5

I'm from Amsterdam and here it's very common for expats to get active assistance from real estate agents who will select rental properties based on your requirements/preferences and then take you for an afternoon/day to view these properties. Do they also do this in Melbourne? And if so, can anyone recommend me some agencies?

If not, what expectations should I have regarding the time it will take me to find a rental? I was thinking to arrive in Melbourne 10 days before having my first working day at my new job, thinking that would be enough to find an apartment and get settled. Am I being unrealistic here?

  • Note as per the help center, asking for recommendations is off-topic. Also, so is questions on stuff that equally affects locals, like say, looking for an apartment. However, as some aspects of this differ for an expat, I'll address this in an answer. – Mark Mayo Oct 12 '15 at 5:33
5

Finding an apartment on its own doesn't justify this being an expat question, but since I've done this myself AND know there are some expat issues with doing so, I'll address those.

It takes time. Many agents will just add you to their email lists for listings. There might be some who will take you around, but most just run open homes and deal with the paperwork (in my experience). In Australia, open homes are often on a Saturday morning, and the agents just won't let you see it another time. So now you have 5 you want to see between 10am and 12pm, which isn't possible as they're all over the city, so you pick and choose say two. Then you get there and find one is under offer, and basically the whole process is painful.

However, this applies to locals too. What differs for expats is the application forms. You're expected to provide recent addresses, sometimes references, and history of your former tenancies. This gets tricky as you have no local history for them to verify with, and many are reluctant to call overseas to check references. However, respectable agencies should do this, it's just a concern with say, independent owners.

You also are expected to provide what is referred to as 100 points of ID. Usually a passport and Aussie driver's license gets you pretty far, but other aspects of this include bank statements, previous utility bills in Australia, and so on. A letter from your company proving your employment, as well as your salary (contract will suffice) is invaluable in meeting these requirements, as is getting a bank account ASAP (you can walk into CBA and walk out an hour later with a bank account).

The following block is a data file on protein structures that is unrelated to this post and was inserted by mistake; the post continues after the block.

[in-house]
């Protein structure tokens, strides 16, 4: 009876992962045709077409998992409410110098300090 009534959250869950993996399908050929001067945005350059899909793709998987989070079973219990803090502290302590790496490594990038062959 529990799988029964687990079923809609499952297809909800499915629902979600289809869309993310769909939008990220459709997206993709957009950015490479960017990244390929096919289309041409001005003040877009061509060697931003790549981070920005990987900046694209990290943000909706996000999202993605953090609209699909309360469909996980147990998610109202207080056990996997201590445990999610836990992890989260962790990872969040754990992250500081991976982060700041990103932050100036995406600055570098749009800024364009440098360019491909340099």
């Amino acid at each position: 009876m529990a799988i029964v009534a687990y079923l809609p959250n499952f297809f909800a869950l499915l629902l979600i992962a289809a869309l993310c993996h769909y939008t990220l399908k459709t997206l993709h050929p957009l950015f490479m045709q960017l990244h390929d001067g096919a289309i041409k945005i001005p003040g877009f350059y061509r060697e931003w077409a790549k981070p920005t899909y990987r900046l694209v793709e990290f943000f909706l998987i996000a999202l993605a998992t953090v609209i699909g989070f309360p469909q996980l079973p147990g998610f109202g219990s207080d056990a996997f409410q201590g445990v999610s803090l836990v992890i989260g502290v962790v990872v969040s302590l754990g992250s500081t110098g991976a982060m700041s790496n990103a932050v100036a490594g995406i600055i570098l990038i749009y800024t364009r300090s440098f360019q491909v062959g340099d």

When I moved to Melbourne from Vancouver, it took me 2-3 weeks to find a shared place that I wanted, and even then, it wasn't available for a couple of weeks. So even if you find the place you want, it might not be ready for you immediately.

4

TL;DR: Sorry, expecting to find an apartment in 10 days is completely unrealistic.

First, the background: in Australia, it's illegal for a real estate agent to take a commission from a tenant, they make all their money from the landlord. Second, Australian laws are structured so that it's very difficult for a landlord to kick out a tenant once they've moved in. In practice, these two combine to mean it's really difficult to find places to live, especially when you're from outside Australia and have no local credit history.

  1. In Australia, real estate agents will not take you around, they get commission only for their own agency's properties and in fact they generally have insurance that prevents anybody else getting in their car. So it's your job to schedule viewings and transport, which is greatly complicated by the facts that viewings last 15 minutes max (yes, seriously) and are all scheduled on Wednesday and Saturday mornings.

  2. There is a species of specialized real estate agent called a "relocation consultant" who can advise you about the merits of various areas and can take you around to see sample properties. You're generally looking at $1000 and up, up and away to hire one though!

  3. So let's say you find a nice place and want to rent it -- but that's only the first step. You'll then have to submit a "rental application", where you disclose everything about yourself (salary, finances, bank records, ID, ...) and hand it over to the agent, who will immediately move your application to the bottom of the pile because you're a foreigner with no credit history, no local references and (presumably) no permanent residence status in Australia, but will still take a number of days to tell you "No".

I don't mean to be discouraging, but them's the breaks and you need to be prepared for this. When we moved to Melbourne, it took us a full month of searching to find a decent place (and we seriously lucked out, since we got the first place we applied for... although in retrospect we realized that was because we were paying way over the market rate!). Our second move from Melbourne to Sydney was even worse, it took us 6 weeks to find a tolerable place.

The good news is that if you're single, you can find flat shares/subleases that shortcut all this bureaucracy pretty easily, because you're not renting directly. So I'd advise to you find one of these and use it to get your bearings while you search for a "real" place to live.

Your Answer

By clicking “Post Your Answer”, you agree to our terms of service, privacy policy and cookie policy

Not the answer you're looking for? Browse other questions tagged or ask your own question.